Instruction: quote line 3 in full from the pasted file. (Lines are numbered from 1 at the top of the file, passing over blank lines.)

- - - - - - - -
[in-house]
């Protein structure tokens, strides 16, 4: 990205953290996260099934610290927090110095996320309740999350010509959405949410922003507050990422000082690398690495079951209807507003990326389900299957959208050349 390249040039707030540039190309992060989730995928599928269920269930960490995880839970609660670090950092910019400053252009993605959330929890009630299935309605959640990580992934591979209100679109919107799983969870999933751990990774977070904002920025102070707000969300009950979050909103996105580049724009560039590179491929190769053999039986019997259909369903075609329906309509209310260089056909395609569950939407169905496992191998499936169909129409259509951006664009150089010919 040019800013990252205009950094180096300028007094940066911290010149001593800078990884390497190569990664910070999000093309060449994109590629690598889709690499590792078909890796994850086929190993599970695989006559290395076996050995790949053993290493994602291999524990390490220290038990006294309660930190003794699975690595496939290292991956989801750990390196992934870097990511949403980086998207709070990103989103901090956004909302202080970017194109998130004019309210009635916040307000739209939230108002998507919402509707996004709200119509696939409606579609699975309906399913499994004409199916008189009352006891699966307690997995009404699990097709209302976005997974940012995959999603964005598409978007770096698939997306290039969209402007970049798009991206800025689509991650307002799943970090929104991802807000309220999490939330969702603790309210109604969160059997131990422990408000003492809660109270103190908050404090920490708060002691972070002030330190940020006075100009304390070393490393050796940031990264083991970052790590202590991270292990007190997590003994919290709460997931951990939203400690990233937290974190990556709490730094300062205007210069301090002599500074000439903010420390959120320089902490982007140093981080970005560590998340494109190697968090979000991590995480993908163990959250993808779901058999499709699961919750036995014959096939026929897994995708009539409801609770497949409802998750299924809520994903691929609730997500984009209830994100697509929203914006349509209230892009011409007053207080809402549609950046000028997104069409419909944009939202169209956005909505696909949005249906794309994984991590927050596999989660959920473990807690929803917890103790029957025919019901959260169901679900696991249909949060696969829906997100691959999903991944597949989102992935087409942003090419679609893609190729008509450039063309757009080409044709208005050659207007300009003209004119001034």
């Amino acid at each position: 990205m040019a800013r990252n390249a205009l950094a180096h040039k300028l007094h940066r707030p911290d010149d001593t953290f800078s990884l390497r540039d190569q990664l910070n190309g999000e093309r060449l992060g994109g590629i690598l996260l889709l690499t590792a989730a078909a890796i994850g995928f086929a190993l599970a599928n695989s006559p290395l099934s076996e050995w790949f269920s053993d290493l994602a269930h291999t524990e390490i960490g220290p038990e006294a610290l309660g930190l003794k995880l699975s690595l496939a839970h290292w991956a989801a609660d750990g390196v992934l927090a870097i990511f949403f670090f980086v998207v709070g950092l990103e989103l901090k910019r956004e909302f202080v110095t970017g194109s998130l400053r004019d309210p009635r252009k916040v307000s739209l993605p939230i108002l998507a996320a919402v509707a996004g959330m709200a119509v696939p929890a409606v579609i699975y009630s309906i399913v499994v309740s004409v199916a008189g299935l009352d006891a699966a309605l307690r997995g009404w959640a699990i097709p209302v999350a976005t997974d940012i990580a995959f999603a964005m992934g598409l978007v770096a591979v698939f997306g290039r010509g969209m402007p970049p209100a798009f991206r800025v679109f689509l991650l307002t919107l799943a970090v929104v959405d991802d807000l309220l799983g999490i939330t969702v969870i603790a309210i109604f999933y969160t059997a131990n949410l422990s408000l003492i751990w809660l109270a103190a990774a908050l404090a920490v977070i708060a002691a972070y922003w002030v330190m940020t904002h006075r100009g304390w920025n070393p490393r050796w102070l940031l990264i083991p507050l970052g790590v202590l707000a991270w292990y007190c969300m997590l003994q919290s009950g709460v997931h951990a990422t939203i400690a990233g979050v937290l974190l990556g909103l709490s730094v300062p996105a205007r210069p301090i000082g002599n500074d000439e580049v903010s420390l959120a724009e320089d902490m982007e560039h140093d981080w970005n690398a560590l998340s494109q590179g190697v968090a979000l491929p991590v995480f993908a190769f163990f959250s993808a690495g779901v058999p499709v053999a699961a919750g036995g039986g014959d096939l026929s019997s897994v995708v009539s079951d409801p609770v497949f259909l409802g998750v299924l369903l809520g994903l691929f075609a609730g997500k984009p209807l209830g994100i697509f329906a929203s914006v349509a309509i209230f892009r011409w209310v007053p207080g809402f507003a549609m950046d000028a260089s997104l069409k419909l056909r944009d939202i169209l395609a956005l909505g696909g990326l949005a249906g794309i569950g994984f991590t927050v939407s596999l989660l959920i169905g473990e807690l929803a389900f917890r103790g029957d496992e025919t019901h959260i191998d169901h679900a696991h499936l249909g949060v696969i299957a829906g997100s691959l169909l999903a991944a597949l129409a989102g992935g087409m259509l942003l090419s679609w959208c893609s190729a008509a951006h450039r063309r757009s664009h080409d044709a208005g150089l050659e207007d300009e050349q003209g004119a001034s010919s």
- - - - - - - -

């Amino acid at each position: 990205m040019a800013r990252n390249a205009l950094a180096h040039k300028l007094h940066r707030p911290d010149d001593t953290f800078s990884l390497r540039d190569q990664l910070n190309g999000e093309r060449l992060g994109g590629i690598l996260l889709l690499t590792a989730a078909a890796i994850g995928f086929a190993l599970a599928n695989s006559p290395l099934s076996e050995w790949f269920s053993d290493l994602a269930h291999t524990e390490i960490g220290p038990e006294a610290l309660g930190l003794k995880l699975s690595l496939a839970h290292w991956a989801a609660d750990g390196v992934l927090a870097i990511f949403f670090f980086v998207v709070g950092l990103e989103l901090k910019r956004e909302f202080v110095t970017g194109s998130l400053r004019d309210p009635r252009k916040v307000s739209l993605p939230i108002l998507a996320a919402v509707a996004g959330m709200a119509v696939p929890a409606v579609i699975y009630s309906i399913v499994v309740s004409v199916a008189g299935l009352d006891a699966a309605l307690r997995g009404w959640a699990i097709p209302v999350a976005t997974d940012i990580a995959f999603a964005m992934g598409l978007v770096a591979v698939f997306g290039r010509g969209m402007p970049p209100a798009f991206r800025v679109f689509l991650l307002t919107l799943a970090v929104v959405d991802d807000l309220l799983g999490i939330t969702v969870i603790a309210i109604f999933y969160t059997a131990n949410l422990s408000l003492i751990w809660l109270a103190a990774a908050l404090a920490v977070i708060a002691a972070y922003w002030v330190m940020t904002h006075r100009g304390w920025n070393p490393r050796w102070l940031l990264i083991p507050l970052g790590v202590l707000a991270w292990y007190c969300m997590l003994q919290s009950g709460v997931h951990a990422t939203i400690a990233g979050v937290l974190l990556g909103l709490s730094v300062p996105a205007r210069p301090i000082g002599n500074d000439e580049v903010s420390l959120a724009e320089d902490m982007e560039h140093d981080w970005n690398a560590l998340s494109q590179g190697v968090a979000l491929p991590v995480f993908a190769f163990f959250s993808a690495g779901v058999p499709v053999a699961a919750g036995g039986g014959d096939l026929s019997s897994v995708v009539s079951d409801p609770v497949f259909l409802g998750v299924l369903l809520g994903l691929f075609a609730g997500k984009p209807l209830g994100i697509f329906a929203s914006v349509a309509i209230f892009r011409w209310v007053p207080g809402f507003a549609m950046d000028a260089s997104l069409k419909l056909r944009d939202i169209l395609a956005l909505g696909g990326l949005a249906g794309i569950g994984f991590t927050v939407s596999l989660l959920i169905g473990e807690l929803a389900f917890r103790g029957d496992e025919t019901h959260i191998d169901h679900a696991h499936l249909g949060v696969i299957a829906g997100s691959l169909l999903a991944a597949l129409a989102g992935g087409m259509l942003l090419s679609w959208c893609s190729a008509a951006h450039r063309r757009s664009h080409d044709a208005g150089l050659e207007d300009e050349q003209g004119a001034s010919s």